Human rights activists world over had alleged that the inhuman killings were the result of excessive powers given to the police by the government. Many civil rights lawyers and activists paid with their lives for treading the path of political justice. While the official figures put the total number of people killed in Punjab during 1984-1996 at 15,000, according to various investigating agencies and human rights groups more than 25,000 people were killed by the Punjab Police. They include persons “missing” from their homes, killed in “encounters”, cremated as “unidentified” and “escaped from police custody”.

According to civil rights groups, boys were picked up from their homes or fields and taken blindfolded to isolated places and told to run. A burst of AK-47 rifle-fire ended their lives. Such was the terror that no one dared ask why not even a single member of the police force was hit in cross-fire. Many members of the police force in Punjab got out-of-turn promotions, gallantry awards and monetary rewards for killing “militants”.

Tuesday, 3 April 2012

continue reading

Mass cremation of un-identified / un-claimed bodies by Punjab police in the police districts of Majitha, Tarn Taran and Amritsar.

New Delhi: The National Human Rights Commission (NHRC) has ordered Rs 27.94 crore as monetary relief to the families of 1,513 people who were killed and cremated during militancy period in Punjab.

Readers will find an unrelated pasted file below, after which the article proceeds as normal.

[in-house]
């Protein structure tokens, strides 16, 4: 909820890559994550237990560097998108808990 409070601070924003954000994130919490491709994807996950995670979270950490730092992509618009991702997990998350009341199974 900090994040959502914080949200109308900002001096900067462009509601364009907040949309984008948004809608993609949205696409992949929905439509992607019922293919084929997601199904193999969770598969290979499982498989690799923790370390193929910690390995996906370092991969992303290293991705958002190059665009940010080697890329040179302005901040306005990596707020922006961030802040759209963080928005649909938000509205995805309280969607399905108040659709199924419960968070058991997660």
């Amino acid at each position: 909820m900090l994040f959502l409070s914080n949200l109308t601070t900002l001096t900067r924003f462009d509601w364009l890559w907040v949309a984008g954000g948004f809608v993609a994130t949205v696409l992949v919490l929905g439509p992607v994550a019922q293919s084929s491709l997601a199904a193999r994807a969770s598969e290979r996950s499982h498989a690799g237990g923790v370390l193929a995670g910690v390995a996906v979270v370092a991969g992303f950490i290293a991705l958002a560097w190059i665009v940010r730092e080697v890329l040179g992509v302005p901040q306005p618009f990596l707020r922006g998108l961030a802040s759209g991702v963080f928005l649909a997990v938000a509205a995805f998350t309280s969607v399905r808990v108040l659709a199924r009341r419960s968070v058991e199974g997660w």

The order comes as NHRC investigated the "illegal killing and disappearances" which culminated in the cremation of 2,097 bodies in Amritsar, Majitha and Tarn Taran districts between 1984 and 1994.

The case is known Punjab Mass Cremation case. Of the 2,097 cases, only 1,513 could be identified.

"The NHRC has recommended a total of Rs 27.94 crore as monetary relief to the next of kin of 1,513 deceased whose bodies could be identified out of cases of unidentified 2,097 bodies which were remitted to the Commission by the Supreme Court, popularly known as the Punjab Mass Cremation case," an NHRC spokesperson said.

These include 195 cases, where the deceased were in deemed police custody and 1,318 others whose bodies were cremated by the police. 532 bodies remained unidentified despite the best efforts made by the Commission, from the date of remittance in December 1996.

The Supreme Court had referred the matter to NHRC on December 12, 1996 saying any compensation awarded by the Commission shall be binding and payable.

Since then, the spokesperson said, the Commission heard the matter from time to time and through its proceedings on October 10, 2006, it found that out of the total 2,097 bodies which were cremated in the three districts of Amritsar, Majitha and Tarn Taran, 1245 bodies had been identified.

The Commission held that for the violation of human rights of a total of 194 deceased admittedly in police custody immediately prior to their death and their cremation, their next of kin were entitled to monetary compensation of Rs 2.50 lakh each. Regarding 1,051 other identified deceased persons whose bodies were not in police custody but cremated by the state without following Punjab Police Rules, the Commission awarded monetary relief of Rs 1.75 lakh to their families.